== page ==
Theory-ladenness, in the ordinary sense, means that observations cannot be made without some influence from a presupposition, which thus means observations cannot be neutral. For example, if a man were to take of an apple a rather large bite and then subsequently feel as though he were on a voyage across a body of water, ready to vomit from sea sickness, then said man will come to acquire an entire set of negative contexts from which to view the essence of apples. So, if the man who ate the apple were to now take to a laboratory of nutritional science and study the nutritional value of apples, his observations will be made from biased foundations, effectively tainting all the data. That is what is meant by theory-ladenness.
The information we have gathered about something will be viewed from the perspective which has developed from our past-experiences; we shall rely on already established suppositions to understand our observations. When a war veteran glances at a gun, they see something quite distinct than when a child glances at a gun, despite their having similar visual conditions.
However, a problem quickly arises with the ordinary conception of theory-ladenness; namely, the ordinary conception fails to encapsulate all the alternative meanings of theory-ladenness, and some of those alternative meanings are adopted by proponents of theory-ladenness. That is why the ordinary meaning has problems.
So, we have an ordinary meaning for the term theory-ladenness, but we likewise have less than ordinary meanings; some of us believe presupposed beliefs have influence on how we conceptualize the world, while others of us believe presuppositions are built into perception itself.
Thus, we shall herein try to carve and delineate the different views on theory-ladenness, and then provide some commentary on auxiliary problems involving the different perspectives of theory-ladenness.
What Are The Different Views On Theory-Ladenness?
- Perception is theory-laden (1)
With the first view, perception itself is laden with theory. When we make an observation, we have more than one possible way to make said observation, and the differences between these possible perceptions is a presupposition: theory.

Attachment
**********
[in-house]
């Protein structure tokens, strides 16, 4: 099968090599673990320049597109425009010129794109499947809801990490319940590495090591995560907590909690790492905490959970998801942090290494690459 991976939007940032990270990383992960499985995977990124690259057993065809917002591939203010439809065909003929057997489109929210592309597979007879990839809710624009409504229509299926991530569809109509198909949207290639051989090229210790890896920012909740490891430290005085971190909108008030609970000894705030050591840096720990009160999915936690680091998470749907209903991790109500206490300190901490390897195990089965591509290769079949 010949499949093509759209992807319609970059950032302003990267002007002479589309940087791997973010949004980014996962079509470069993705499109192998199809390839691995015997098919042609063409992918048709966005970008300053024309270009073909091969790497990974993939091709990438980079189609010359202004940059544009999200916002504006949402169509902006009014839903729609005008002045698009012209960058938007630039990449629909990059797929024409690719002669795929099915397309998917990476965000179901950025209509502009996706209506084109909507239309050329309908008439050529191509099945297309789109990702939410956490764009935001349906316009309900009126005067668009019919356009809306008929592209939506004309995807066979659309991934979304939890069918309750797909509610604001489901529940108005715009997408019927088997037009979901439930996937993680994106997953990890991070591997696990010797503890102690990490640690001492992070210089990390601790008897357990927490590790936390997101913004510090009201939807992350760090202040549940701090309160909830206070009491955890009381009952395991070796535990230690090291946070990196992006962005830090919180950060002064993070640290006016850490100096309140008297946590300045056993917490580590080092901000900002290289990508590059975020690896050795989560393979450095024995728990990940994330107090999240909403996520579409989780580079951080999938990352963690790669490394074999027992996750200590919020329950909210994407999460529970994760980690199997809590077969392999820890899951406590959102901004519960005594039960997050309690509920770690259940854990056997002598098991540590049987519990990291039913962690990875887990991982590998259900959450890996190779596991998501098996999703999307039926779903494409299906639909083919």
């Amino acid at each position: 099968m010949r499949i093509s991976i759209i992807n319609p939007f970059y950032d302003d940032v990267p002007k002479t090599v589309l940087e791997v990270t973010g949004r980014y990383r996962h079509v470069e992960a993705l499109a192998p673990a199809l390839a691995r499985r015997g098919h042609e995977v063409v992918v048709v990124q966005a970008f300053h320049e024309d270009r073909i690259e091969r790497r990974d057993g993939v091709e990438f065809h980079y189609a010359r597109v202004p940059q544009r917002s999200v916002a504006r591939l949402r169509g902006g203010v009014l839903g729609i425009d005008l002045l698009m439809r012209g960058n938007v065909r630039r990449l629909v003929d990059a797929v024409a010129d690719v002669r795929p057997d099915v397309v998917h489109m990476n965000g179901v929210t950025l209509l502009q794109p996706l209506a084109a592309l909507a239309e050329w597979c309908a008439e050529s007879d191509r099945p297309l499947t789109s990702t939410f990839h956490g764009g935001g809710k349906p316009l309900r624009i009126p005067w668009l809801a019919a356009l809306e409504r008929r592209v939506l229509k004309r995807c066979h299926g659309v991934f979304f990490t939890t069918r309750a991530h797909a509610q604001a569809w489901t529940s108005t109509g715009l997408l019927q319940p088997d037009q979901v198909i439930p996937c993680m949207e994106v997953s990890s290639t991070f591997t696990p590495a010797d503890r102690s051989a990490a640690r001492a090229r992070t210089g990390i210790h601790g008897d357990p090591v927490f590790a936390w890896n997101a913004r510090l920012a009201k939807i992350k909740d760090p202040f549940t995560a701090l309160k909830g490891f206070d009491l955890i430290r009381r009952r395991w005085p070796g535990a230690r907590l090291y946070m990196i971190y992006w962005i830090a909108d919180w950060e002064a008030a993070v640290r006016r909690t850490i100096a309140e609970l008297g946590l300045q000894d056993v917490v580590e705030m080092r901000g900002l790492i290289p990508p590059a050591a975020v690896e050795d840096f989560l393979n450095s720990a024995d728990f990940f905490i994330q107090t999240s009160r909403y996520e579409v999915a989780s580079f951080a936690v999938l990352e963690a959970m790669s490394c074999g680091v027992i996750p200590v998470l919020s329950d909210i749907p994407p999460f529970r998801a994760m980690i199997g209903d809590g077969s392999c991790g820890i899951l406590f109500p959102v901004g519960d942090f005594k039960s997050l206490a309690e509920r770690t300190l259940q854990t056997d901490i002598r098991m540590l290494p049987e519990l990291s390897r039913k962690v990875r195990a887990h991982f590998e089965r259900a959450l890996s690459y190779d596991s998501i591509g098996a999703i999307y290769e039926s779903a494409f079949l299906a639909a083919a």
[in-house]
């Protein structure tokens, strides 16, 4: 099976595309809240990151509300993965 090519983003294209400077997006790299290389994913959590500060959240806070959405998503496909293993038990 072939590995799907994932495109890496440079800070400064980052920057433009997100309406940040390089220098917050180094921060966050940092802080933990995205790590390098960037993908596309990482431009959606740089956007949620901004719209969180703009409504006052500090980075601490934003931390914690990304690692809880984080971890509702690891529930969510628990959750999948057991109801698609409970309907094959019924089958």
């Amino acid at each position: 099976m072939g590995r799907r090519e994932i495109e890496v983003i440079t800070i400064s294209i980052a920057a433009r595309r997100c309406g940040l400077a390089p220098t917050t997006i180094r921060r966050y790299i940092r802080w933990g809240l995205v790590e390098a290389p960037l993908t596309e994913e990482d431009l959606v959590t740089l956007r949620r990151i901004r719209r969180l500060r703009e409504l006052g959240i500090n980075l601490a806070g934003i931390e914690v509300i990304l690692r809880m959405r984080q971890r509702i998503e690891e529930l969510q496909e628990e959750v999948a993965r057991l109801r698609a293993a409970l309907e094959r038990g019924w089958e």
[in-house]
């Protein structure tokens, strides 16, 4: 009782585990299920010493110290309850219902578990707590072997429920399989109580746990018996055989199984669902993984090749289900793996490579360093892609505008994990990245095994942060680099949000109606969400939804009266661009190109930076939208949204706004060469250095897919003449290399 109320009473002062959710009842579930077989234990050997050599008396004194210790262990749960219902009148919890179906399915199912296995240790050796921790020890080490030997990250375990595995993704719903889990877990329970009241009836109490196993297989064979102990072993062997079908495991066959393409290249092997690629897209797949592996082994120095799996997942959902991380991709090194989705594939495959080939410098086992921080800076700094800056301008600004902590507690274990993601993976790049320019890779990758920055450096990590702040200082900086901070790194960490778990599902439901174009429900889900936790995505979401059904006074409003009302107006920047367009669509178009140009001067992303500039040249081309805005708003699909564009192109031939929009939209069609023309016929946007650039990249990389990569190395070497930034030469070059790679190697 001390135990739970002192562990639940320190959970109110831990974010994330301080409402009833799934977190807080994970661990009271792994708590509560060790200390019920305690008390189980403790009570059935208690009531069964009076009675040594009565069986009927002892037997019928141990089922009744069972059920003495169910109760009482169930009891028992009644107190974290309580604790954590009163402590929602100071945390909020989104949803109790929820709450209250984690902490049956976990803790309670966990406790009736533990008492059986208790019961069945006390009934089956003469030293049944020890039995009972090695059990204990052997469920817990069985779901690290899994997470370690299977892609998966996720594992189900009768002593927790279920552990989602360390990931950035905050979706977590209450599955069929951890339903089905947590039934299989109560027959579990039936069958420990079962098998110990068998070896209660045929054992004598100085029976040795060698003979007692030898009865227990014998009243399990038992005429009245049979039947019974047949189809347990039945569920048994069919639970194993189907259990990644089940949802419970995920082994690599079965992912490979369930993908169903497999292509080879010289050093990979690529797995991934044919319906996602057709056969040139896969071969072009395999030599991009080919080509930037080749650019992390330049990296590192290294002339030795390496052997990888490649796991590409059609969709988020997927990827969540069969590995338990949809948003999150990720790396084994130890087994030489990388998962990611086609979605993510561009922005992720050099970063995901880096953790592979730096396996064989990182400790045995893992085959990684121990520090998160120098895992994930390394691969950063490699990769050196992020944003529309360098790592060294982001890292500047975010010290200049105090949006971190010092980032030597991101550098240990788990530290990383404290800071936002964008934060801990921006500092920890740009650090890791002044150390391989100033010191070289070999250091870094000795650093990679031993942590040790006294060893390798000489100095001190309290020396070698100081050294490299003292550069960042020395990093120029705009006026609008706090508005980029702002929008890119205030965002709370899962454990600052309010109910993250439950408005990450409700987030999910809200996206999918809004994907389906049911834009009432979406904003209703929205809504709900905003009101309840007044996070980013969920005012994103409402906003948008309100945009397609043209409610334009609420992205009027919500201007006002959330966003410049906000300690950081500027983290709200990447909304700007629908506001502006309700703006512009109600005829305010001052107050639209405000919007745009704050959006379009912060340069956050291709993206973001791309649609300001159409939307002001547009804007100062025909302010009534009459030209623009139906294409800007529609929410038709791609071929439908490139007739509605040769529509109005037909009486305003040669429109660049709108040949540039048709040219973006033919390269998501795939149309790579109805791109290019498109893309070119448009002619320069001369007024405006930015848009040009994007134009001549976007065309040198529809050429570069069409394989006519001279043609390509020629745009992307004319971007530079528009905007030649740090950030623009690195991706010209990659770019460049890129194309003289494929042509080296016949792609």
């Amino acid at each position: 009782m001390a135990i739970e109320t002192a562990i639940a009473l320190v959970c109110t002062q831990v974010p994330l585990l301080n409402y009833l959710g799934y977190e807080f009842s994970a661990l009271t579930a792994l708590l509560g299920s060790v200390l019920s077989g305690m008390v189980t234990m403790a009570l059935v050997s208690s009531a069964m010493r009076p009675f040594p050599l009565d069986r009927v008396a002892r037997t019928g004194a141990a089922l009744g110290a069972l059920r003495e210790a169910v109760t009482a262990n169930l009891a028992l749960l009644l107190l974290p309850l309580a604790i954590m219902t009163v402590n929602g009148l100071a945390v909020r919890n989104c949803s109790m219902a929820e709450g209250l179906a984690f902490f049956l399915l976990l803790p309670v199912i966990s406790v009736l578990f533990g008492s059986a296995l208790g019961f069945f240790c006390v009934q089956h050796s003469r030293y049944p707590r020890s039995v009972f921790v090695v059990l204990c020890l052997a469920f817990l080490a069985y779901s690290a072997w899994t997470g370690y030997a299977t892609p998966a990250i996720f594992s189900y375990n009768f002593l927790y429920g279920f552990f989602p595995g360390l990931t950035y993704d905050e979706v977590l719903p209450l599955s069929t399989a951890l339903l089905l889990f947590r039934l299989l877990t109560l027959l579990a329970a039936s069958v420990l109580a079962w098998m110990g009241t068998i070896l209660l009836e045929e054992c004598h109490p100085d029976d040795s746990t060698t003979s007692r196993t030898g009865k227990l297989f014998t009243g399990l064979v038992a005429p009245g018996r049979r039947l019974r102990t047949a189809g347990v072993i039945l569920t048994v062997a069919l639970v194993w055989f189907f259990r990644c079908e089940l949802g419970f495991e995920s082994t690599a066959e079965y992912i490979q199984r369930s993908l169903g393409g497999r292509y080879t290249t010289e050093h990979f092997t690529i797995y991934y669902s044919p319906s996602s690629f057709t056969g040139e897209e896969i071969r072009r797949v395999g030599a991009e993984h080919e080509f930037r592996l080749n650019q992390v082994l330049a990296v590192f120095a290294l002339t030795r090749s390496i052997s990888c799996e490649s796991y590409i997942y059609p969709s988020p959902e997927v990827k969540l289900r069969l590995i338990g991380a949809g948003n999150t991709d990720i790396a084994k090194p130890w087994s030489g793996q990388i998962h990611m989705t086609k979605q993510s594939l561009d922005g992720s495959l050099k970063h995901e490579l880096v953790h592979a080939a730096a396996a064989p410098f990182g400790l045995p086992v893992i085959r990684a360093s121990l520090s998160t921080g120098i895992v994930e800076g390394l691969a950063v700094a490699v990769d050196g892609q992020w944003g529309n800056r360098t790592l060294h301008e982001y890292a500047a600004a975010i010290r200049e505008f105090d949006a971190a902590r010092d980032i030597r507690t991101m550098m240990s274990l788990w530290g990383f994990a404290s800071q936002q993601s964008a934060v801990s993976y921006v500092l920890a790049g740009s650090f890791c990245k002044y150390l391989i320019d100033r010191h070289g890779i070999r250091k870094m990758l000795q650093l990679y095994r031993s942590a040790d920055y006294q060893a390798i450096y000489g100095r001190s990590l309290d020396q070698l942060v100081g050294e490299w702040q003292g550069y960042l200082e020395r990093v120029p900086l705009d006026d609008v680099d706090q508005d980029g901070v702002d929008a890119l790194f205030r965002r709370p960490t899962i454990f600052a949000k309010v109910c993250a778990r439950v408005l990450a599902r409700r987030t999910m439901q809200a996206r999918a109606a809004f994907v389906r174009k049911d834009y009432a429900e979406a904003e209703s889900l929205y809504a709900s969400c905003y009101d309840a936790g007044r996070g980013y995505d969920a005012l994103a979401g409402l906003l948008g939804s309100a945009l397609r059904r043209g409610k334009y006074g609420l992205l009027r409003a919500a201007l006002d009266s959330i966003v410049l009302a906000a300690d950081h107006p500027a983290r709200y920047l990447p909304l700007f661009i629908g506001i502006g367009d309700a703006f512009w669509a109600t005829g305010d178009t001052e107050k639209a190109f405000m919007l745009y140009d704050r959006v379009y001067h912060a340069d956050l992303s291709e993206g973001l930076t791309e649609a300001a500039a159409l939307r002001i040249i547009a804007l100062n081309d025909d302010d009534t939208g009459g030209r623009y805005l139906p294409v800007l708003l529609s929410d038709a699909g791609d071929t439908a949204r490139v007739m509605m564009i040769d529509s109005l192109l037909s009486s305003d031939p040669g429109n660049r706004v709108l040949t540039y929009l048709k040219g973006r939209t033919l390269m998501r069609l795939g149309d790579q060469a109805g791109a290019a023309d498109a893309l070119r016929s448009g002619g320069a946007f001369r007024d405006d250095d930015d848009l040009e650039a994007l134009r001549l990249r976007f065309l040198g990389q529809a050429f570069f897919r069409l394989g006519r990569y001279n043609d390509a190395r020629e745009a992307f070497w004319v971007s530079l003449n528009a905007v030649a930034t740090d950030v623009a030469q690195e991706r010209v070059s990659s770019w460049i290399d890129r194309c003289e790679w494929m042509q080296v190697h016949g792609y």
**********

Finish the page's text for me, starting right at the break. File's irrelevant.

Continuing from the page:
To elaborate, if I were shown the letter “E” 1000 times, I would come to expect that the next letter in the sequence will likewise be an “E”. Put otherwise, if the first 1000 letters were “E,” then the next letter I am shown ought also be an “E”. But suppose I were instead shown an “F” rather than an “E” on letter 1001. In this case, a proponent of our first view, that perception itself is theory laden, will argue that I would have perceived an “E,” even though the presented letter was an “F”; only because my perceptions have become, in a metaphorical sense, laden with the theory that, “all letters in this sequence are going to be ‘E'”.
But that above example would be a more moderate instance of the theory-ladenness of perception; in the case of the letters, we are only saying some perceptions are laden with theory, not that perception itself is entirely laden with theory. What happens in a specific, isolated context need not be the case for all contexts; and so, the example with the letters is, at best, an isolated incident which demonstrates that some and only some perception is theory-laden. However, there are more extreme examples available for the theory-ladenness of perception view.
Consider, for a more extreme example of the first view, a skilled-painter. A painter can look at the same, ordinary scene as a non-painter and see far more detail. Because the painter practiced for such a long-time the act of visually analyzing the world, he or she has implicit biases in the process of perception which the non-painter lacks. The non-painter simply cannot see shadows, colour, or depth in the same manner as the painter; and so, we can extrapolate that experts have a degree of theory-ladenness that is unlike the theory-ladenness of non-experts. What it is like to perceive as an expert is dis-similar to what it is like to perceive as a non-expert.
We are then left with the following quantifiers to characterize the first view on theory-ladenness: some, all. For some proponents of theory-ladenness, some perceptions are theory-laden due to previous experiences and expectations; and for other proponents of theory-ladenness, all perceptions are laden with theory. These are the two idealized versions of perceptual theory-ladenness belief.
- Perception and Reason are Theory-Laden (2)
Our second view in fact expresses many different nuanced views about two of the same variables. In essence, the second view attempts to establish between rationality and perception a relationship of sorts, but the details of this relationship come in varied forms.